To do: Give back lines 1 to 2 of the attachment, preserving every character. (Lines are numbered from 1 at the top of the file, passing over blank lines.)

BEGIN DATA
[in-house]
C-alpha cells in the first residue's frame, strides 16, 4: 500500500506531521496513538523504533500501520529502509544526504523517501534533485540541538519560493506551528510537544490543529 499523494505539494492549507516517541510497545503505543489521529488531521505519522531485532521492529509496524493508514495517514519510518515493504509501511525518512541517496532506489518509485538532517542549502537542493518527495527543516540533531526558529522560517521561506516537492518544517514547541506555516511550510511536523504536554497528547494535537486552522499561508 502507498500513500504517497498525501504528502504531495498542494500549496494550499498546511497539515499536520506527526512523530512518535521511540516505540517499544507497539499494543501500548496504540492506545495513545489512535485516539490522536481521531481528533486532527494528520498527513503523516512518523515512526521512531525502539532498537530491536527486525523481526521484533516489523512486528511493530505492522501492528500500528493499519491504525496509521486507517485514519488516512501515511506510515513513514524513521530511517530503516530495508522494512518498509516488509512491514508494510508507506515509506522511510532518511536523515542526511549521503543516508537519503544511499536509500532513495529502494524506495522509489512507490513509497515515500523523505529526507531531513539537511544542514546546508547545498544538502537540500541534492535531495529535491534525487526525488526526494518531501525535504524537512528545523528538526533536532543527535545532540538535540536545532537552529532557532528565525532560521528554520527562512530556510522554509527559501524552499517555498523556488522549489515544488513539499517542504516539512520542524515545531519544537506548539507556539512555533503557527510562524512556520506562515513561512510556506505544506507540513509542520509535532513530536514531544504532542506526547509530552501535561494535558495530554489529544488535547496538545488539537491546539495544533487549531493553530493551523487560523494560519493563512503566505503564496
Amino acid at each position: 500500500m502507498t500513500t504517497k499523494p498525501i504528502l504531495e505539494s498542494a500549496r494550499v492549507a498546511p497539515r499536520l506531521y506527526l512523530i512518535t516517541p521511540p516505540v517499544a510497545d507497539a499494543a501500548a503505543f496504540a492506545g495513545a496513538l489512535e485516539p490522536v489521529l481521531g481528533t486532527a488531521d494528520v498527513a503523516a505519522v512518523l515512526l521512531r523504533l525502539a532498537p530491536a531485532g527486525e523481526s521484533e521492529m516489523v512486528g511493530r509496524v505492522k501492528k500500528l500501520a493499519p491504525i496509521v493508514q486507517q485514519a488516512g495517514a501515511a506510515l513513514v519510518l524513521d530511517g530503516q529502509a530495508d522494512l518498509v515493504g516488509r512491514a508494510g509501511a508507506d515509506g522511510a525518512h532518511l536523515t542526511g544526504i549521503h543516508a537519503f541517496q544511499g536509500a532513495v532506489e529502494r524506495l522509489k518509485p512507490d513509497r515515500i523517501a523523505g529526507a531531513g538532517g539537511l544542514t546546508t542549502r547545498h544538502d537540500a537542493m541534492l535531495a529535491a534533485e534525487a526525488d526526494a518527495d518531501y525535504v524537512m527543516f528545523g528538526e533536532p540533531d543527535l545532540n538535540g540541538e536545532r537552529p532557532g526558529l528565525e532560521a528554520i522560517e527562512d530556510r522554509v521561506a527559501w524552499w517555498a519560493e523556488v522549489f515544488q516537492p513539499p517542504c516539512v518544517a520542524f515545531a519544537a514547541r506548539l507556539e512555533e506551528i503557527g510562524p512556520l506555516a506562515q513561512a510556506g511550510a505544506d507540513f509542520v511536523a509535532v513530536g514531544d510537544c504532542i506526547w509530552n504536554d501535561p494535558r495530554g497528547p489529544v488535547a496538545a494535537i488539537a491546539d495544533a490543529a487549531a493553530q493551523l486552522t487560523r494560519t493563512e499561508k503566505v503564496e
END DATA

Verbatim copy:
[in-house]
C-alpha cells in the first residue's frame, strides 16, 4: 500500500506531521496513538523504533500501520529502509544526504523517501534533485540541538519560493506551528510537544490543529 499523494505539494492549507516517541510497545503505543489521529488531521505519522531485532521492529509496524493508514495517514519510518515493504509501511525518512541517496532506489518509485538532517542549502537542493518527495527543516540533531526558529522560517521561506516537492518544517514547541506555516511550510511536523504536554497528547494535537486552522499561508 502507498500513500504517497498525501504528502504531495498542494500549496494550499498546511497539515499536520506527526512523530512518535521511540516505540517499544507497539499494543501500548496504540492506545495513545489512535485516539490522536481521531481528533486532527494528520498527513503523516512518523515512526521512531525502539532498537530491536527486525523481526521484533516489523512486528511493530505492522501492528500500528493499519491504525496509521486507517485514519488516512501515511506510515513513514524513521530511517530503516530495508522494512518498509516488509512491514508494510508507506515509506522511510532518511536523515542526511549521503543516508537519503544511499536509500532513495529502494524506495522509489512507490513509497515515500523523505529526507531531513539537511544542514546546508547545498544538502537540500541534492535531495529535491534525487526525488526526494518531501525535504524537512528545523528538526533536532543527535545532540538535540536545532537552529532557532528565525532560521528554520527562512530556510522554509527559501524552499517555498523556488522549489515544488513539499517542504516539512520542524515545531519544537506548539507556539512555533503557527510562524512556520506562515513561512510556506505544506507540513509542520509535532513530536514531544504532542506526547509530552501535561494535558495530554489529544488535547496538545488539537491546539495544533487549531493553530493551523487560523494560519493563512503566505503564496